Be Careful Not To Fall Behind On Your Condo Fees

Condo fees are an annoyance to many prospective homebuyers, and information about them is often unclear. It is the rare buyer who is adequately informed about condo fees before they sign on the dotted line. It is highly advantageous to be aware of the maintenance fees of a variety of different buildings you've got your eye on; this way, you can compare and contrast before you make the final decision.

Updated April 2019

The Reserve Fund Benefits the Collective

Oftentimes, buyers will lean towards purchasing a unit in a building with the lowest possible maintenance fees in order to avoid the burden of high expenses. As it might seem advantageous at first glance, these monthly payments are crucial in order for you to enjoy the comforts and pleasures of the condo lifestyle.

Monthly condo fees go into what is known as a "reserve fund," or a budget set in place by the condo board, which is used for necessary maintenance. Condo fees allow for a mutually beneficial relationship between the condo board and individual owners. While detached and semi-detached homeowners pay individual property taxes, living in a condominium means that you are residing in a collective.

Expenses – including amenities, lawn and building maintenance, utilities, trash removal, repairs, and renovations – are included in this budget and prepared annually by the condo board. Of course, since the board rewrites the budget each year, condo fees are likely to fluctuate, reflecting increases in utility rates and upkeep costs. The condo board is conservative with their budget and is not determined to charge residents more than they need. Nevertheless, from one year to the next, your condo fees may be higher or lower, depending on the circumstances.

Additionally, an important piece of information that many condo owners are unaware of is the fact that the Condominium Act of Ontario entitles the board of directors to pass bylaws governing the assessment and collection of contributions toward common expenses. If you fail to uphold your end of the bargain by paying your monthly condo fee, the board of directors is entitled to enforce payment through regular court proceedings or eviction. They do this by enforcing a lien against the tenant.

Enforcement of a Lien

Sections 85 and 86 of the Ontario Condominium Act are clear. If an owner fails to pay his or her share of the common expenses, the condo corporation is legally within their rights to register and enforce a lien against the owner’s unit – essentially, it means that the condo board is legally entitled to evict you and sell your unit, should you fall behind on your condo fees.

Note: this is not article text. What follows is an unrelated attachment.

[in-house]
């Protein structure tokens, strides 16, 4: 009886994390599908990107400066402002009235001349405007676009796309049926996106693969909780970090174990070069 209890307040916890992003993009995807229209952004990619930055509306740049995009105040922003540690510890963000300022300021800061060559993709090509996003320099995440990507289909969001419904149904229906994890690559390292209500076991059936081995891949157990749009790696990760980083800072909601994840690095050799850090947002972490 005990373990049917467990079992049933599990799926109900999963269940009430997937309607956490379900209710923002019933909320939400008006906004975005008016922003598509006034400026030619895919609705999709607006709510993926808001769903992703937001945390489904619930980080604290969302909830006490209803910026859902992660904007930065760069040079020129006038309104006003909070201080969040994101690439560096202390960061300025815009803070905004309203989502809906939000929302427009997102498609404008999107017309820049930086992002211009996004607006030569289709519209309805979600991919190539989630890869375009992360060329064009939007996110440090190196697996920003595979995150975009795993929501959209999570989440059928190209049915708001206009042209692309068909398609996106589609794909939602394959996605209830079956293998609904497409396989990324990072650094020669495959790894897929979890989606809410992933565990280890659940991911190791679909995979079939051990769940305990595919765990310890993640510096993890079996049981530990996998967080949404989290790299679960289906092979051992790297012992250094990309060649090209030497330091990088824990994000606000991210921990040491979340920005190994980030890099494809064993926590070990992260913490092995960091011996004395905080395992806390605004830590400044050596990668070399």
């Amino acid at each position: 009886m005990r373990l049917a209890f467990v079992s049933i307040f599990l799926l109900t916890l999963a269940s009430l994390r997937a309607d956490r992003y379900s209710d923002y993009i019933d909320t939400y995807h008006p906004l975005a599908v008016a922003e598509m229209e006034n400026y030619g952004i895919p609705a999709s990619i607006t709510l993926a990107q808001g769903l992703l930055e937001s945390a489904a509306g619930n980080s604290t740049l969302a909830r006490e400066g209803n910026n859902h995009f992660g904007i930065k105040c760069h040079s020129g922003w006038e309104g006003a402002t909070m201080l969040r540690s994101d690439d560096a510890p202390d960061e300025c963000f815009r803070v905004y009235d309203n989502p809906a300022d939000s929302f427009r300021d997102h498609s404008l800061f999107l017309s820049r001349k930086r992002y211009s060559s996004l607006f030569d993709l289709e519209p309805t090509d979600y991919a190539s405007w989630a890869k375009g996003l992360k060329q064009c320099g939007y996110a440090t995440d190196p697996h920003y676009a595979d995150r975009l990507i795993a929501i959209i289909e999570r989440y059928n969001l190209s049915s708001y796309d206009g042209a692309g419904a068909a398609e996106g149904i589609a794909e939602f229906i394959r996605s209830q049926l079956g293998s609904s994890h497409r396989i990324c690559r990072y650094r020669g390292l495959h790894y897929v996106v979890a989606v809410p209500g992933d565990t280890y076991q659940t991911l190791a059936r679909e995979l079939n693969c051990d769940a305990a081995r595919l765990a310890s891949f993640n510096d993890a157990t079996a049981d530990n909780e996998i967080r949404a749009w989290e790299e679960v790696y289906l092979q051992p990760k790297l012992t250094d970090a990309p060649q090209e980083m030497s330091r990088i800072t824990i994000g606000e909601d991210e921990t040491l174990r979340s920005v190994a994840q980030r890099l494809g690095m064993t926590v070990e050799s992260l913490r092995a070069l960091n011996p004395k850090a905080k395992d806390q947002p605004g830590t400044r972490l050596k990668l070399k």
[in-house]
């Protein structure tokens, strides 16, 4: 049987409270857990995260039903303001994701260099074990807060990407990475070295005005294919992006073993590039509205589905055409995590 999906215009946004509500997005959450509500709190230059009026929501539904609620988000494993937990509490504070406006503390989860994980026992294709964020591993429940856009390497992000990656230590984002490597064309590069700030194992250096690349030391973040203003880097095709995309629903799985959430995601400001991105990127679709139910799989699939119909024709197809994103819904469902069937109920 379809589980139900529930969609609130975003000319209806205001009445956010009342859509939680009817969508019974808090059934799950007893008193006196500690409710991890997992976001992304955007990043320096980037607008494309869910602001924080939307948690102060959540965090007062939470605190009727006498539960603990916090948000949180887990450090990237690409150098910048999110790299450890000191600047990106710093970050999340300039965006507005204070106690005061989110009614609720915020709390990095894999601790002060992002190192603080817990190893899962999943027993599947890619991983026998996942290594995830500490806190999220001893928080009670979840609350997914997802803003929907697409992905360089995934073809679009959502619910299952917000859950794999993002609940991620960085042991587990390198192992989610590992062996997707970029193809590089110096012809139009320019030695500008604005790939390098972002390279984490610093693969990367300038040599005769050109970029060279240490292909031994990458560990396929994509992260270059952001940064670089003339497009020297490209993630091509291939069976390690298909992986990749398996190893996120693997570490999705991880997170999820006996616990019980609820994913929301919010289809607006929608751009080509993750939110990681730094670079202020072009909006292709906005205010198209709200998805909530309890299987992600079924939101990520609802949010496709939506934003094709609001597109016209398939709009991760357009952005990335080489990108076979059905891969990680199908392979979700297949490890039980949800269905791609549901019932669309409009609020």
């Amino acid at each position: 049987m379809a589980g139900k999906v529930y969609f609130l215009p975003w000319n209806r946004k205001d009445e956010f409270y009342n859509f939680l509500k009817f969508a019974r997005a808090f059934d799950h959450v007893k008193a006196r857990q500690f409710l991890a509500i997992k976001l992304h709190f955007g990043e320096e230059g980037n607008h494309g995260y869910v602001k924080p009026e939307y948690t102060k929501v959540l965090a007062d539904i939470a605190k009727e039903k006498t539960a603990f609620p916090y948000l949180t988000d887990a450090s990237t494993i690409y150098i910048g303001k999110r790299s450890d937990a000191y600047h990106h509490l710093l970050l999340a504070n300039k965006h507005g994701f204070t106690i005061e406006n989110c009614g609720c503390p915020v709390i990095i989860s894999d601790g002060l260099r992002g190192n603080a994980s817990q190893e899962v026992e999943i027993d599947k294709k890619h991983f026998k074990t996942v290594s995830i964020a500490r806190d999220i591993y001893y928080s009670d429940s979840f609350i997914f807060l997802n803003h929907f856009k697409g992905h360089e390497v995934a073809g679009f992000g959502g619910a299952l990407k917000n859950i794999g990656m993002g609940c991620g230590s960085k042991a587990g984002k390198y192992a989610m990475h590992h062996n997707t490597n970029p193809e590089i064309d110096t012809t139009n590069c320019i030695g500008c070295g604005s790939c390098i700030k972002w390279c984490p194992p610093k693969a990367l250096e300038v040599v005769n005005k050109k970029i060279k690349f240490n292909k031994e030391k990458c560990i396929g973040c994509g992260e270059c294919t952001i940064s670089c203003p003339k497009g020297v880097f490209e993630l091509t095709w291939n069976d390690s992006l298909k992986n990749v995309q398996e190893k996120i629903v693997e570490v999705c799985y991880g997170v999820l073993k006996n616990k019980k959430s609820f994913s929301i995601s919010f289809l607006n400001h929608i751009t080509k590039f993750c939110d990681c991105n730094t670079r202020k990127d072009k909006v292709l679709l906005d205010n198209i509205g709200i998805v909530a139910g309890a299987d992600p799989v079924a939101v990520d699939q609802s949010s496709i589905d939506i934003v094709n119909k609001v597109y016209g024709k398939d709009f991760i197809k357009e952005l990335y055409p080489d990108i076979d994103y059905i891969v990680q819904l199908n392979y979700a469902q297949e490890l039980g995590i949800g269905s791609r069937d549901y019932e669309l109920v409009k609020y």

Of course, the board is expected to use discretion when enforcing liens, and few boards will callously and thoughtlessly evict residents simply for missing a month’s payments. Responsibility and respect are of the utmost importance, and the board of directors is forbidden to use abusive conduct towards their tenants simply due to this bylaw. The condo board will typically mail a demand letter addressed to the resident or speak to them directly about the fact they have fallen behind on their condo fees.

The board is required to give ten days' notice to the resident before a certificate of lien is served. The notice must accord with a prescribed form, including a claim for the amounts covered by the lien, and be served either by personal service on the unit owner or via prepaid mail addressed to the unit owner. The ten days' notice mentioned gives delinquent owners plenty of time to pay their fees and get back on track – if the resident resolves the issue, the board won’t enforce the lien. If not, the certificate of lien is served, and the board must register it within another ten days.

After serving a notice and registering a certificate of lien, the unit owner should pay all the payments to the solicitor for the board of directors in trust, allowing the solicitor to determine when the lien is fully repaid. The payments include the unpaid amount of condo fees, interest on it, and all reasonable legal costs and expenses that the corporation takes on in the liens process. Once the unit owner pays all the amounts the lien covers, the board must discharge the certificate of lien.

Generally speaking, the lien enforcement system is a practical one that works well for owners and boards alike. The enforcement of a lien is a good way to ensure that delinquent owners will pay up without involving the courts. The vast majority of the time, enforcing a lien will help the board obtain the necessary fees.

What if a Tenant Defaults?

Unfortunately, there are rare situations where the enforcement of a lien isn't enough, and a tenant defaults on their obligation to pay condo fees. In this case, the board of directors are permitted to take part in the resident's arrears from their rent. This does not violate any rental agreements and is usually nothing more than a mild annoyance to a tenant since they are technically losing nothing.

However, the board of directors is required to notify both the tenant and the owner either in person or by a prepaid letter in the mail. After receiving this notice, the tenant is expected to pay the necessary fees to the board of directors. At this point, the tenant will not be considered in default.

Removing outstanding costs from a defaulted tenant's rent is a quick and effective way of ensuring that condo fees are paid on time since tenants will notice that the fees are being deducted. It’s also important to keep in mind that even if tenants choose to waive their right to use common amenities, they are still required to pay condo fees.


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